It is better not to vow than to make a vow and not fulfill it. Ecclesiastes 5, verse 5
File this one under the common sense folder, will ya? A few weeks ago, I made a deal with my son. Pass your classes for the semester and I’ll take you to Six Flags. Here in North Texas, where Six Flags is a big deal (because it is the home of the original Six Flags…those six flags are the national flags that have flown over Texas), that’s no small thing, especially since a day at the amusement park is a costly affair. True to his drive, Son Bull knuckled down and passed his classes so, true to my word, one Saturday I surprised him and off we went to Arlington.
I think he was skeptical that I would actually follow through because, like too many other parents, I’ve made big promises that I didn’t keep. For many of them, the promises were made and couldn’t be kept because circumstances had changed (for either – or both – the promise-maker and the promise-acceptor). For some, I’ll admit that I would promise something against improbable odds only to find the improbable had become possible. And for some, I simply forgot.
So I couldn’t blame him for being skeptical. I think we enjoyed ourselves as much because we like each others’ company as for the thrill of the rides and enjoying this simple truth: I kept my word and he received it. That’s a Godly thing to do; verse 5 confirms it.
Here’s a list of things that it’s better to not vow to do than to vow and not do. Take it from me: it’s a good list. Be there. Stay the night. Hold a grudge. Clean the garage (and weed the patio before your in-laws visit). Call. Meet for drinks. Promise dinner; promise breakfast. Be there for every performance. You can probably think of many others. It’s better to just keep quiet than to promise to do things like this if you think or know you might not be able to. Less damage is done to the person who might just be counting on you and your word.
That’s just the way we’re designed. It’s not just common sense: it’s Godly design. Yesterday’s verse talked about quickly keeping our word to God and our images of God as a father. I think this verse is the kind of thing a father would say; I know I would. It’s the kind of verse that a divine Father DID say in fact given that all Scripture is God-inspired. Face it: unbelievers would be more likely to continue in unbelief if they see believers not keeping their word. Promise to be someplace and you aren’t? Not surprising for a Sunday morning Christian. Promise to call and you don’t? Hardly a surprise when you don’t put your money where your mouth is. Unfaithful? No surprise at all if you don’t sink your teeth into what faith really means and what God is trying to tell you in thought, word and action.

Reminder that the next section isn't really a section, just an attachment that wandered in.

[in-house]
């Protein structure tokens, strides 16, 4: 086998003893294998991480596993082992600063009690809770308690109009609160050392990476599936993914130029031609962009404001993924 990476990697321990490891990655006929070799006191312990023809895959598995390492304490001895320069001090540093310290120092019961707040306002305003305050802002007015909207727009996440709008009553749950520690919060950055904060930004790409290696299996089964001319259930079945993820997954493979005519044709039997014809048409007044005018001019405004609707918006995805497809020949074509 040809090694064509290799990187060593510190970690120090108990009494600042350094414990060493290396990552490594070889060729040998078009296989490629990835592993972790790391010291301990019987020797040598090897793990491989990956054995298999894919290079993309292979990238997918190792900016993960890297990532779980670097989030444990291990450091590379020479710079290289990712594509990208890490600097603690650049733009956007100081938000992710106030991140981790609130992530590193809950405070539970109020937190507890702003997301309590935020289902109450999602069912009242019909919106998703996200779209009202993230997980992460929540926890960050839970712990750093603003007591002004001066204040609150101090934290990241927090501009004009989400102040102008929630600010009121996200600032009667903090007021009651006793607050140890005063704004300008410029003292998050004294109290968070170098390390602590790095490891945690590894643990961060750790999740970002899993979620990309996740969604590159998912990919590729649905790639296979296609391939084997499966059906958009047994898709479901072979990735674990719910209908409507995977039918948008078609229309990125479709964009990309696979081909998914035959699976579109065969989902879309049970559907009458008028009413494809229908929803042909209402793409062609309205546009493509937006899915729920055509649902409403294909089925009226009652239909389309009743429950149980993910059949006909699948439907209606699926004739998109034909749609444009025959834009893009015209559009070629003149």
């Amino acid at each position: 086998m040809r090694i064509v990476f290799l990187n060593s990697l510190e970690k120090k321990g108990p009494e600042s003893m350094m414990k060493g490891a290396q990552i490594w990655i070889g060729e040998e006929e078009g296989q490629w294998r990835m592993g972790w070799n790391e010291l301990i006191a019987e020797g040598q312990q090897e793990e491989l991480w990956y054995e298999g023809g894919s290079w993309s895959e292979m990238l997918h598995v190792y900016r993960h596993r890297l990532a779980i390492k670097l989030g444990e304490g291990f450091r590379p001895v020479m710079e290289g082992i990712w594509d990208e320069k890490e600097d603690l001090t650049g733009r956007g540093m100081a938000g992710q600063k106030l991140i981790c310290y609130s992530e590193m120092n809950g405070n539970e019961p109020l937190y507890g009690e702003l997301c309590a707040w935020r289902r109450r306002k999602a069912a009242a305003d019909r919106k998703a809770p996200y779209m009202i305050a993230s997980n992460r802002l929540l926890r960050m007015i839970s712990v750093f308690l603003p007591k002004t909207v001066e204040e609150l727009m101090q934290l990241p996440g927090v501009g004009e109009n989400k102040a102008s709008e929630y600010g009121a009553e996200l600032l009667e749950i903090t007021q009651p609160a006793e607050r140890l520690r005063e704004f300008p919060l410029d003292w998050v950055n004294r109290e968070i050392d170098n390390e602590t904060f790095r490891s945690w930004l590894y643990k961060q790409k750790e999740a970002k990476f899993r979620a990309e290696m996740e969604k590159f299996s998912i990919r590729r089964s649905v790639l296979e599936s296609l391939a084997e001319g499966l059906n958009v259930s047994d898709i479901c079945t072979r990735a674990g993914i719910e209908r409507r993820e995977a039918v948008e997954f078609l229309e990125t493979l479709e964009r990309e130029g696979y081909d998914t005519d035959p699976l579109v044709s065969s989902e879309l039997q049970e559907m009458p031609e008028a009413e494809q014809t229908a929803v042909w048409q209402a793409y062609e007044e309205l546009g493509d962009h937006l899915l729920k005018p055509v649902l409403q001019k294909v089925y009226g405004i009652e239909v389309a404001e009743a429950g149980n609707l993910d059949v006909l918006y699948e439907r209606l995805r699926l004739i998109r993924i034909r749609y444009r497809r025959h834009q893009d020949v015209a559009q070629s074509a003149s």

Like I said: common sense.
This is a summer of trying to build common sense in my family. Like every other family, we’re undergoing changes. Son Bull is building back from some life experiences that cost him and taught him dearly. Middle Sister (the one with the wine named after her) is moving out (again) to a new apartment and a new job. Oldest Daughter is struggling with work and planning a wedding that is now, according to her to-the-second clock, four months and fourteen days away. The Woman of the House is still juggling a very difficult job with the lives of the difficult people who live in her house. And yours truly is undertaking various projects, both in and out of work, both in my vocation and in my quest to be published (as well as a score of pre-wedding honey’do’s).
The bond that holds all those things together is our faith. The kids are wrestling with their faith journey in various ways, but I know that they are at least wrestling and not ignoring it. Years ago they each vowed to believe, to explore, to test and question, and to grow in that faith. I pity those whose faith doesn’t grow through trial, or even through testing the limits of the vows we make. That’s one way in which we see the true meaning of them. It is better to not make those vows than to make and not keep them, and better still is to vow what we mean and then keep it. The payoff is in the closer relationship with God, knowing we are in communion with Him and sharing that with each other. Just last night I had a terrible dream in which I lost my wife. The devastating part of it came when I realized that all the small things I enjoy about her – her voice, her standard message when she calls me on the phone, the way she never uses a white washcloth in this set of green towels we have, things like that – those would be gone forever. The best thing I’ve done in life is to make a vow to her that I’m keeping because for too long I sought to discard it. That, and not the vow, would have been the tragic undoing of that bond.
Which is why I’m keeping my word to my son this summer. His heart is worth it. As I mentioned, he’s working back from some challenges earlier this year, getting on top of things in his young life before they get on top of him. I’ve promised him a trip to the local man-spa this weekend for a haircut, shave and shoulder massage. Men, if you’ve never been to a real tonsorial parlor, treat yourself soon. In the whole spa thing, women have it right. Once he’s met the next goal, I’m thinking a day of skeet shooting or maybe renting a boat up on Lake Texoma. I gave him my word and we’re building trust through that. In doing so, it’s building a bond between himself, me and our God. It’s a Godly thing and I intend to keep it.